This volume of “Secret Six” is a different animal from its predecessor with a new cast, a more subdued Catman and an enigmatic question — “What is the secret?” — running through it all. There’s an argument to be made for this less campy approach, but it feels like the series hasn’t yet found its stride. In “Secret Six” #2, Gail Simone’s snappy and surprisingly heartfelt script is unfortunately bogged down by uneven artwork and murky colors. “Secret Six” will need to figure a few things out before it’ll be a hit, but it’s such an easy series to root for.
I understand where the artists’ impulse towards a darker and less discernible style comes from. In this issue, Catman isn’t dashing, confident and carefree. The story switches between the past, where he’s held in solitary confinement by the mysterious Project Mockingbird, and the present, where he finds himself trapped again in a coffin-shaped box beneath the sea. He’s claustrophobically desperate to escape, captive alongside the other murderers, sometimes-demons and a rotting ventriloquist.
And yet, Simone’s dialogue is relentlessly, reliably funny. From Ferdie’s lust for Shauna to threats to “burn you down and piss on the ashes,” all the Six are mouthy fonts of bawdy, body and bodily harm humor. Even their villains can be snarky, with the sadistic head of Project Mockingbird saying, “Well, aren’t we just a rude little bastard.” The subject matter might be dark, but the tone of the script is light.
However, Ken Lashley and Drew Geragi’s work leaves a lot to be desired. They can’t keep the level of detail consistent, even when panels are on the same page. Some scenes are super-detailed, with thicker inking and chiseled faces, while others are barely outlines. This variation makes the less detailed panels feel rushed rather than purposeful. There doesn’t seem to be a content reason for the vast difference in style. It’s particularly disappointing when the characters are being clever or sarcastic. Feisty responses like “Not bloody likely” merit some matching facial expressions, and they don’t always get them.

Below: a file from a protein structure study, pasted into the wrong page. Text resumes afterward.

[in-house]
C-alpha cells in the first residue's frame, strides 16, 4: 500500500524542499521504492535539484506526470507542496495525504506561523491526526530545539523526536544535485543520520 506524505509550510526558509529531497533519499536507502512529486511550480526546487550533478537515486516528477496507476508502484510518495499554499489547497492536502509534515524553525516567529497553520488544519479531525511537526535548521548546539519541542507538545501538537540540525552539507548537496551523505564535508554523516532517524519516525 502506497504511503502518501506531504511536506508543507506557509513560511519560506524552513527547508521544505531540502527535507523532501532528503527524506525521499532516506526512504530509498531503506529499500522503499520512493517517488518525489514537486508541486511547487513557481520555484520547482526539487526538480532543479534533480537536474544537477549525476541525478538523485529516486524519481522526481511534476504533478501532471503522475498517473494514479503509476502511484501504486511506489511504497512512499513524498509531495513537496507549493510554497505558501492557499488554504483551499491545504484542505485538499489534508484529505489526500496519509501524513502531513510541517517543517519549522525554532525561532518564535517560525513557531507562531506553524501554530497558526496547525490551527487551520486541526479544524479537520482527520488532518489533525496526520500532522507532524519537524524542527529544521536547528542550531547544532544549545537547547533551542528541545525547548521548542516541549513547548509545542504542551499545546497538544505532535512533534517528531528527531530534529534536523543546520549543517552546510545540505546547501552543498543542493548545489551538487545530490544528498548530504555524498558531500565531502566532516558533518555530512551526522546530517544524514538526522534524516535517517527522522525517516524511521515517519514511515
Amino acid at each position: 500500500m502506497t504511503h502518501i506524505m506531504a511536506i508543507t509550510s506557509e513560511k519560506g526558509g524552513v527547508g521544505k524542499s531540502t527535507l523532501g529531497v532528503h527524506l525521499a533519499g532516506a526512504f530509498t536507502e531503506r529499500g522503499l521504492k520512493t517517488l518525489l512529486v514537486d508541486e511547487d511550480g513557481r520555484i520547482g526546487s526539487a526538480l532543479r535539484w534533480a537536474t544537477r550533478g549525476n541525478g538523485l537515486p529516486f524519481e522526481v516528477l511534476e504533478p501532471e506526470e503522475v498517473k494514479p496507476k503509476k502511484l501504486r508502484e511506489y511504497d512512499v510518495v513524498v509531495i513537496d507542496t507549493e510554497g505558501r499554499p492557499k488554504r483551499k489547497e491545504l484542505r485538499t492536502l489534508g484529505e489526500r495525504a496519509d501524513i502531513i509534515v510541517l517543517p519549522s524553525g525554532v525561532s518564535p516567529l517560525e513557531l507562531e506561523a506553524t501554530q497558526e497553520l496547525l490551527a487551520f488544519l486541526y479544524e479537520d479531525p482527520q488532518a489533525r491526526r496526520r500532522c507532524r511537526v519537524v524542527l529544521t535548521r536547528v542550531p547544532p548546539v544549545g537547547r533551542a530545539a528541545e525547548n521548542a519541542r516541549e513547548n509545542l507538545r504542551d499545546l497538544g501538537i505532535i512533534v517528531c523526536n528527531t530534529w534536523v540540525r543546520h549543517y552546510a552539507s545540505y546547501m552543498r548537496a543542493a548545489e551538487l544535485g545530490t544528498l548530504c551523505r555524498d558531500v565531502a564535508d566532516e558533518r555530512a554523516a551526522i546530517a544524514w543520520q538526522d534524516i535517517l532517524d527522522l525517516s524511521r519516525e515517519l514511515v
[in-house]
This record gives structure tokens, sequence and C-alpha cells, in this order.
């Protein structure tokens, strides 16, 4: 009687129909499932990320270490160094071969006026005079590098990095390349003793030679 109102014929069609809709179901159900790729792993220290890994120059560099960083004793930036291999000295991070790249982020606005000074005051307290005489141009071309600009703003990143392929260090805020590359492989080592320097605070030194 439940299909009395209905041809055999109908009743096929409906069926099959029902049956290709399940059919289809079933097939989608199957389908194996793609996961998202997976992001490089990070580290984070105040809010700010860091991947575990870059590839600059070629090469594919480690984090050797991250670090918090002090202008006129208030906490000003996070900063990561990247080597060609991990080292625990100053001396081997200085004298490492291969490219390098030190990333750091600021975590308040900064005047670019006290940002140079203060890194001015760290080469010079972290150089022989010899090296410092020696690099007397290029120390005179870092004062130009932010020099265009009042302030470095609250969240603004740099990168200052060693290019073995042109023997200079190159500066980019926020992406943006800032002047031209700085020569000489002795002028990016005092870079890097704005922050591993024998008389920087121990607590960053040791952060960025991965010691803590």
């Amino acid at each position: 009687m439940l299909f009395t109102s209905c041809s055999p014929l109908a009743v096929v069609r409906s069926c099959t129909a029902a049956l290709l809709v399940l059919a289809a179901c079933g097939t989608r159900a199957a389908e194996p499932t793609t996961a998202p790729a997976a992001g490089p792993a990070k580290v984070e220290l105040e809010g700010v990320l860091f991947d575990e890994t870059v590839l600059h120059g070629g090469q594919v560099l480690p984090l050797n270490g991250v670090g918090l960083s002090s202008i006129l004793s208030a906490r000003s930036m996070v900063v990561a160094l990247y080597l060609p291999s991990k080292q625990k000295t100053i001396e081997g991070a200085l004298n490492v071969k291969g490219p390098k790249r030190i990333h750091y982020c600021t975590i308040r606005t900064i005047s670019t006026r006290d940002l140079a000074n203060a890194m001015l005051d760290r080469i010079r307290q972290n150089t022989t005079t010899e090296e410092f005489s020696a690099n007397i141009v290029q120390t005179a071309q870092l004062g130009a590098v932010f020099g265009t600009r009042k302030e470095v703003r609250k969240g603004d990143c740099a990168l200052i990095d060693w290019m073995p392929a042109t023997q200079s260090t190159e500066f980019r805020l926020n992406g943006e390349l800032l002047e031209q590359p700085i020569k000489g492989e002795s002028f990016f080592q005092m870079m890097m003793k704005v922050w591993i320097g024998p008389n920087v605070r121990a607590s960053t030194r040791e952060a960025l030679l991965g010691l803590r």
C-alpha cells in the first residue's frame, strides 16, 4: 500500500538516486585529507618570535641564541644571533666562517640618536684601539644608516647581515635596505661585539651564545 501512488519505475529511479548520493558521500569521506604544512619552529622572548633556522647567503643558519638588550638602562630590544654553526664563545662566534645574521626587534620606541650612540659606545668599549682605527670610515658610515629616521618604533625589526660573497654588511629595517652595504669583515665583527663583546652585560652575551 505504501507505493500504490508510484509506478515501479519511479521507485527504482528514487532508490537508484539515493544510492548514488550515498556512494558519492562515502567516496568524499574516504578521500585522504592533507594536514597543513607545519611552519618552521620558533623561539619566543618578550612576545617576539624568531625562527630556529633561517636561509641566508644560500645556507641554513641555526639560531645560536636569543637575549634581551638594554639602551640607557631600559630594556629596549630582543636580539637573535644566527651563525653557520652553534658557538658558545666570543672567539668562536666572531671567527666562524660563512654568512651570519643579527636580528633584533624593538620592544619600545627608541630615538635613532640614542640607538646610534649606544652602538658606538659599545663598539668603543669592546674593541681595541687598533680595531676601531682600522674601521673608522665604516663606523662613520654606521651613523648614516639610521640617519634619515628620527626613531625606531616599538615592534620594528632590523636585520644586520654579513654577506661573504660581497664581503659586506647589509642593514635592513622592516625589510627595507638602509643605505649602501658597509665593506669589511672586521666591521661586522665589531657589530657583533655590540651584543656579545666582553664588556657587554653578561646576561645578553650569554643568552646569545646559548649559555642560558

The colors are the final nail in the — pardon the pun — coffin. Sketchy linework can be salvaged by lighter, neater colors, but Jason Wright goes for a darker, globbed-on approach that exacerbates the problem. I like experimental colors as much as the next person, but the blobbiness of these pages gives the whole issue a sad tone. Wright also can’t decide what to do with the backgrounds. Sometimes, they’re barely there; other times, they’re overwhelming. It’s tonally confusing. That said, he really does enhance a few pages that would otherwise have faltered, and there’s only so much one can do with the pencils and inks he’s given. Lighter colors highlight the inconsistencies of the art; darker ones mask them, but obscure the action. There’s no great option here.
Letterer Carlos M. Mangual does solid work with a cluttered issue, but he occasionally obscures the chronology of the dialogue. I might have preferred that the announcements receive a more differentiated text treatment. As it stands, they sometimes feel like just an all-caps part of the conversation.
“Secret Six” #2 improves on issue #1 despite its struggles. I’m rooting for this series, which could be a lot of fun.